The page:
Scientific Writing

From OpenWetWare
Jump to: navigation, search

Remember if you don't effectively communicate and document your experiment in writing and publication, you might as well have never done the experiment!

Writing References and Resources

  1. Dr. Rickus' favorite, definitive guide to writing grammar and style. The Elements of Style
  2. Purdue OWL grammar guide

Writing a Journal Paper

  1. A seasoned editor offers great practical advice on the paper writing process.
    1. Six Things to Do Before Writing your Manuscript
    2. 11 Steps to Structuring a Science Paper Editors will Take Seriously
    3. 8 Reasons I Accepted Your Article Blog
  2. Nature Scitable offers an education section on writing scientific papers Click here

A checklist process for writing your paper in the Rickus lab

1. Build your series of figures from your data. Think of this as your story board. Also, note that any journal is going to want high resolution images, so plan ahead.

2. Write legend titles that clearly express the conclusion and main point of each figure. Should be a conclusion, not a description. For example: "Surface Hydrophobicity Determines Strength of Cell Adhesion” = conclusion, what you learned. NOT … Contact Angle Measurement and Confocal Microscopy = description of what you did.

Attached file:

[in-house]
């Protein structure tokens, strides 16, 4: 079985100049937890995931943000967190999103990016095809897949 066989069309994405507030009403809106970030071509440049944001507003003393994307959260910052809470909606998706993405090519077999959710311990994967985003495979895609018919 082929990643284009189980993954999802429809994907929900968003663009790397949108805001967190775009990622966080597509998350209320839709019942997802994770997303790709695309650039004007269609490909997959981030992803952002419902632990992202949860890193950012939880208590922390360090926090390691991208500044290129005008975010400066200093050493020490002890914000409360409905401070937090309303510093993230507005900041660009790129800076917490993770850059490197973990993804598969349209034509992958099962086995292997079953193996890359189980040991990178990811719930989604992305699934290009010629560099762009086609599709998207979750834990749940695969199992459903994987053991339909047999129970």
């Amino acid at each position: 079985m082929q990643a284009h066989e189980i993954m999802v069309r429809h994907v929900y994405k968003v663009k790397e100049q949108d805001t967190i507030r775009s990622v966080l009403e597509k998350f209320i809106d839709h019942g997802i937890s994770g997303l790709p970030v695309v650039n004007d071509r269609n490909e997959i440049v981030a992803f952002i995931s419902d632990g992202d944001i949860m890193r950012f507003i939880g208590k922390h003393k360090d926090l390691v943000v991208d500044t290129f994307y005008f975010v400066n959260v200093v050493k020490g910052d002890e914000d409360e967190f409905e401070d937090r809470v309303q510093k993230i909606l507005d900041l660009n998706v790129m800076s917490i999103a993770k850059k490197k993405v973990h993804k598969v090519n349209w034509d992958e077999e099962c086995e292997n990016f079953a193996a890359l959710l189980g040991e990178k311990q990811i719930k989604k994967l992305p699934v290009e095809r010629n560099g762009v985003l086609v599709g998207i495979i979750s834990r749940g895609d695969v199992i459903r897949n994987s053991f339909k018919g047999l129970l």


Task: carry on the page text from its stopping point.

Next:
3. List 3-5 bullet points that summarize the highlights, main conclusions from the paper. This will frame the story.

4. Rickus EDIT Point. send drafts of this to Rickus and work on editing it together. Iterate on 1-3 if need be.

5. Decide on journal AND author list with Rickus. Also be a good time to share your figures, legends, journal choice and bullet point highlights with you complete author list to get feedback. READ journal instructions on figures. Edit figures based on journal instructions (e.g. size, resolution, number, colors etc)

6. Generate an outline of your Results Section. Give sections titles -again using conclusions as statement, not descriptors as much as you can. Decide which figures belong and support each section.

7. Write first draft. Use specific journal instructions. Start with methods/results/discussion/conclusions NOT introduction or abstract!

8. Rickus EDIT Point. Send draft to Rickus and iterate 5-7 if necessary.

9 Write abstract (only 1-2 sentence lead in, be specific, state objective, methods, list specific results (using numbers), state conclusions/impact.

10. write introduction to frame up the entire paper. think of writing it as if you were teaching someone. teach the fundamentals, not just a literature review. Use references to support what you are teaching. should lead up to a obvious conclusion that the experiments and work you did were the logical and critical next step to answer important questions.

11 . Be sure to use Endnote or Papers for your reference list. When done, ask yourself are there any critical papers or people that are important in your specific topic area that you have left out?

12. Send to Rickus to edit.

13. Send to entire author list to edit. You MUST have OK from ALL authors to submit. Discuss rights and responsibilities of authorship with Rickus if need be.

14. Once final submit.

15. Light a Candle, and pray, meditate, donate, pay it forward or whatever your particular religion or life philosophy calls for.